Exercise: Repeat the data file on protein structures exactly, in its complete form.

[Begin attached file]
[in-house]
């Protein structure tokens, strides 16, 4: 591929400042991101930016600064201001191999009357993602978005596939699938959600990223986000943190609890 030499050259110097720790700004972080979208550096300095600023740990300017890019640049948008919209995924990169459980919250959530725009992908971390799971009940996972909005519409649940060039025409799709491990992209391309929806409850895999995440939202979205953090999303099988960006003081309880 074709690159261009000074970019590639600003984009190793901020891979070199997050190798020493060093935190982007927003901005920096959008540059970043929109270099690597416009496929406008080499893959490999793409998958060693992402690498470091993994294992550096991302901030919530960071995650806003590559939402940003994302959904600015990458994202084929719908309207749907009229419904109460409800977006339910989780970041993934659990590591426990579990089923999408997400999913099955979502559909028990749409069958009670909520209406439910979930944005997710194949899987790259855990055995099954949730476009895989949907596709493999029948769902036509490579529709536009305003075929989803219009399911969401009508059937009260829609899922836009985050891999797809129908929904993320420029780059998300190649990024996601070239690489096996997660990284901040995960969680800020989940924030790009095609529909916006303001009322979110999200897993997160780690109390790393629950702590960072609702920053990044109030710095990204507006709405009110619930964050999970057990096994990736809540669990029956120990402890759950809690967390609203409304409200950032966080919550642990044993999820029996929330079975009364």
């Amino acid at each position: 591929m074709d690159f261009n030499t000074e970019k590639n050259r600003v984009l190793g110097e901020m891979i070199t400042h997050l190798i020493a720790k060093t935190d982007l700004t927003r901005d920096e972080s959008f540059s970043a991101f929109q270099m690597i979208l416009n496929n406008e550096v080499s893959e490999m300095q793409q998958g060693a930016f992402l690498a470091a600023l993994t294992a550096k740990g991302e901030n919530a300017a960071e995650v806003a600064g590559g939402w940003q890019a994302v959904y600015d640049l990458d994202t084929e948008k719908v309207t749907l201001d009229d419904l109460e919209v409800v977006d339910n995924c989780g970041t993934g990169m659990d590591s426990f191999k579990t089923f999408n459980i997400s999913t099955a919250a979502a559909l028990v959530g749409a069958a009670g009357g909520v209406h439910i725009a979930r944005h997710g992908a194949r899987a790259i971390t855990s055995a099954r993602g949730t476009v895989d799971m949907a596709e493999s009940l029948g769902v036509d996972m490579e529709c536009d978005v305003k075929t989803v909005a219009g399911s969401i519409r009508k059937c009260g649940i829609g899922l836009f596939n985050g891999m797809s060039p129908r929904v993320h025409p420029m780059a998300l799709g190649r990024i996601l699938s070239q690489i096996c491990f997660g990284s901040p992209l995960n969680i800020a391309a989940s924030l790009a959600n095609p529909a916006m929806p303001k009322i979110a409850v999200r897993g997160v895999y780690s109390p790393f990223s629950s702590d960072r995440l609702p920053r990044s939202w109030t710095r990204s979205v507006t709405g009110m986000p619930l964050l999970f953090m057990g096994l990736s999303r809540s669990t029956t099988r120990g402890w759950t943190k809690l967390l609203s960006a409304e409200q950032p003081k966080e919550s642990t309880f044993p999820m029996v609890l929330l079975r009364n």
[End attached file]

[in-house]
């Protein structure tokens, strides 16, 4: 591929400042991101930016600064201001191999009357993602978005596939699938959600990223986000943190609890 030499050259110097720790700004972080979208550096300095600023740990300017890019640049948008919209995924990169459980919250959530725009992908971390799971009940996972909005519409649940060039025409799709491990992209391309929806409850895999995440939202979205953090999303099988960006003081309880 074709690159261009000074970019590639600003984009190793901020891979070199997050190798020493060093935190982007927003901005920096959008540059970043929109270099690597416009496929406008080499893959490999793409998958060693992402690498470091993994294992550096991302901030919530960071995650806003590559939402940003994302959904600015990458994202084929719908309207749907009229419904109460409800977006339910989780970041993934659990590591426990579990089923999408997400999913099955979502559909028990749409069958009670909520209406439910979930944005997710194949899987790259855990055995099954949730476009895989949907596709493999029948769902036509490579529709536009305003075929989803219009399911969401009508059937009260829609899922836009985050891999797809129908929904993320420029780059998300190649990024996601070239690489096996997660990284901040995960969680800020989940924030790009095609529909916006303001009322979110999200897993997160780690109390790393629950702590960072609702920053990044109030710095990204507006709405009110619930964050999970057990096994990736809540669990029956120990402890759950809690967390609203409304409200950032966080919550642990044993999820029996929330079975009364």
């Amino acid at each position: 591929m074709d690159f261009n030499t000074e970019k590639n050259r600003v984009l190793g110097e901020m891979i070199t400042h997050l190798i020493a720790k060093t935190d982007l700004t927003r901005d920096e972080s959008f540059s970043a991101f929109q270099m690597i979208l416009n496929n406008e550096v080499s893959e490999m300095q793409q998958g060693a930016f992402l690498a470091a600023l993994t294992a550096k740990g991302e901030n919530a300017a960071e995650v806003a600064g590559g939402w940003q890019a994302v959904y600015d640049l990458d994202t084929e948008k719908v309207t749907l201001d009229d419904l109460e919209v409800v977006d339910n995924c989780g970041t993934g990169m659990d590591s426990f191999k579990t089923f999408n459980i997400s999913t099955a919250a979502a559909l028990v959530g749409a069958a009670g009357g909520v209406h439910i725009a979930r944005h997710g992908a194949r899987a790259i971390t855990s055995a099954r993602g949730t476009v895989d799971m949907a596709e493999s009940l029948g769902v036509d996972m490579e529709c536009d978005v305003k075929t989803v909005a219009g399911s969401i519409r009508k059937c009260g649940i829609g899922l836009f596939n985050g891999m797809s060039p129908r929904v993320h025409p420029m780059a998300l799709g190649r990024i996601l699938s070239q690489i096996c491990f997660g990284s901040p992209l995960n969680i800020a391309a989940s924030l790009a959600n095609p529909a916006m929806p303001k009322i979110a409850v999200r897993g997160v895999y780690s109390p790393f990223s629950s702590d960072r995440l609702p920053r990044s939202w109030t710095r990204s979205v507006t709405g009110m986000p619930l964050l999970f953090m057990g096994l990736s999303r809540s669990t029956t099988r120990g402890w759950t943190k809690l967390l609203s960006a409304e409200q950032p003081k966080e919550s642990t309880f044993p999820m029996v609890l929330l079975r009364n």